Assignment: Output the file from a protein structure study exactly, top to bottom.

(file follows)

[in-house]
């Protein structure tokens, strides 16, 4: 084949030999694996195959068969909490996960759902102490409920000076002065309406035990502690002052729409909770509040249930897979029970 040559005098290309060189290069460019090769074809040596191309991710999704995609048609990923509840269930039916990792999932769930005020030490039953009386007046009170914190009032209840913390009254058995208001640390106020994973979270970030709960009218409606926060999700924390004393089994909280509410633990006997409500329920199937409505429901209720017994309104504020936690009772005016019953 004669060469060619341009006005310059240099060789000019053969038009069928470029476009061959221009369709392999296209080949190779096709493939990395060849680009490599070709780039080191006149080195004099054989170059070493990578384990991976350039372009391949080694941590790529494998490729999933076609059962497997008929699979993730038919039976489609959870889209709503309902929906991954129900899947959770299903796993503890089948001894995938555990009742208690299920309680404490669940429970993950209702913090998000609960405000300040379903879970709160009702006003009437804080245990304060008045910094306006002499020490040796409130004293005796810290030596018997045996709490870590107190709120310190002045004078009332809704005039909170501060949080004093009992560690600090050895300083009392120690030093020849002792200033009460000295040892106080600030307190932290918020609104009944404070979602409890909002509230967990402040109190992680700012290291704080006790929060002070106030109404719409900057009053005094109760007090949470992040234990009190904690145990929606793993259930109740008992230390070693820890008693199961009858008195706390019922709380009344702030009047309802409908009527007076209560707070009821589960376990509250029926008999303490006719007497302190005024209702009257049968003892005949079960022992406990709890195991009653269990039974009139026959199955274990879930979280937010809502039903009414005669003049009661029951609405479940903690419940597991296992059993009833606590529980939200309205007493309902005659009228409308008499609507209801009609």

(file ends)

[in-house]
């Protein structure tokens, strides 16, 4: 084949030999694996195959068969909490996960759902102490409920000076002065309406035990502690002052729409909770509040249930897979029970 040559005098290309060189290069460019090769074809040596191309991710999704995609048609990923509840269930039916990792999932769930005020030490039953009386007046009170914190009032209840913390009254058995208001640390106020994973979270970030709960009218409606926060999700924390004393089994909280509410633990006997409500329920199937409505429901209720017994309104504020936690009772005016019953 004669060469060619341009006005310059240099060789000019053969038009069928470029476009061959221009369709392999296209080949190779096709493939990395060849680009490599070709780039080191006149080195004099054989170059070493990578384990991976350039372009391949080694941590790529494998490729999933076609059962497997008929699979993730038919039976489609959870889209709503309902929906991954129900899947959770299903796993503890089948001894995938555990009742208690299920309680404490669940429970993950209702913090998000609960405000300040379903879970709160009702006003009437804080245990304060008045910094306006002499020490040796409130004293005796810290030596018997045996709490870590107190709120310190002045004078009332809704005039909170501060949080004093009992560690600090050895300083009392120690030093020849002792200033009460000295040892106080600030307190932290918020609104009944404070979602409890909002509230967990402040109190992680700012290291704080006790929060002070106030109404719409900057009053005094109760007090949470992040234990009190904690145990929606793993259930109740008992230390070693820890008693199961009858008195706390019922709380009344702030009047309802409908009527007076209560707070009821589960376990509250029926008999303490006719007497302190005024209702009257049968003892005949079960022992406990709890195991009653269990039974009139026959199955274990879930979280937010809502039903009414005669003049009661029951609405479940903690419940597991296992059993009833606590529980939200309205007493309902005659009228409308008499609507209801009609």